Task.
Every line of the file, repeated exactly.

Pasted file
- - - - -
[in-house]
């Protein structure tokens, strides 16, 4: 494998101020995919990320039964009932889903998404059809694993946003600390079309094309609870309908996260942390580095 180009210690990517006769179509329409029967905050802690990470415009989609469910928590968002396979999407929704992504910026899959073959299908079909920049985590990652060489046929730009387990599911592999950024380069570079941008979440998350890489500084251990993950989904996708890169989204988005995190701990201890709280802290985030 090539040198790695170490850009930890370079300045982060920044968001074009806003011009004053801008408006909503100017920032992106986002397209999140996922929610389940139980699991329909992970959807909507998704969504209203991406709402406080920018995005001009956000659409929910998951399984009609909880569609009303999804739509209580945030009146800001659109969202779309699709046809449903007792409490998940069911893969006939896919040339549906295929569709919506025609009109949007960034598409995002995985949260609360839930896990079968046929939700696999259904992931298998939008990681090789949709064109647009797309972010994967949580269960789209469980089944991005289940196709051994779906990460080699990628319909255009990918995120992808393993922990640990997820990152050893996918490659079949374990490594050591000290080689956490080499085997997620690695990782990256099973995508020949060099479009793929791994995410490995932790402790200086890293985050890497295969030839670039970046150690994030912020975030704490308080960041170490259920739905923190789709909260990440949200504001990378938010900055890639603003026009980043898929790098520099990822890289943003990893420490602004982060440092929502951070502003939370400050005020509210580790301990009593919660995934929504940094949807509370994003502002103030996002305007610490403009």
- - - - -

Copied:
[in-house]
């Protein structure tokens, strides 16, 4: 494998101020995919990320039964009932889903998404059809694993946003600390079309094309609870309908996260942390580095 180009210690990517006769179509329409029967905050802690990470415009989609469910928590968002396979999407929704992504910026899959073959299908079909920049985590990652060489046929730009387990599911592999950024380069570079941008979440998350890489500084251990993950989904996708890169989204988005995190701990201890709280802290985030 090539040198790695170490850009930890370079300045982060920044968001074009806003011009004053801008408006909503100017920032992106986002397209999140996922929610389940139980699991329909992970959807909507998704969504209203991406709402406080920018995005001009956000659409929910998951399984009609909880569609009303999804739509209580945030009146800001659109969202779309699709046809449903007792409490998940069911893969006939896919040339549906295929569709919506025609009109949007960034598409995002995985949260609360839930896990079968046929939700696999259904992931298998939008990681090789949709064109647009797309972010994967949580269960789209469980089944991005289940196709051994779906990460080699990628319909255009990918995120992808393993922990640990997820990152050893996918490659079949374990490594050591000290080689956490080499085997997620690695990782990256099973995508020949060099479009793929791994995410490995932790402790200086890293985050890497295969030839670039970046150690994030912020975030704490308080960041170490259920739905923190789709909260990440949200504001990378938010900055890639603003026009980043898929790098520099990822890289943003990893420490602004982060440092929502951070502003939370400050005020509210580790301990009593919660995934929504940094949807509370994003502002103030996002305007610490403009």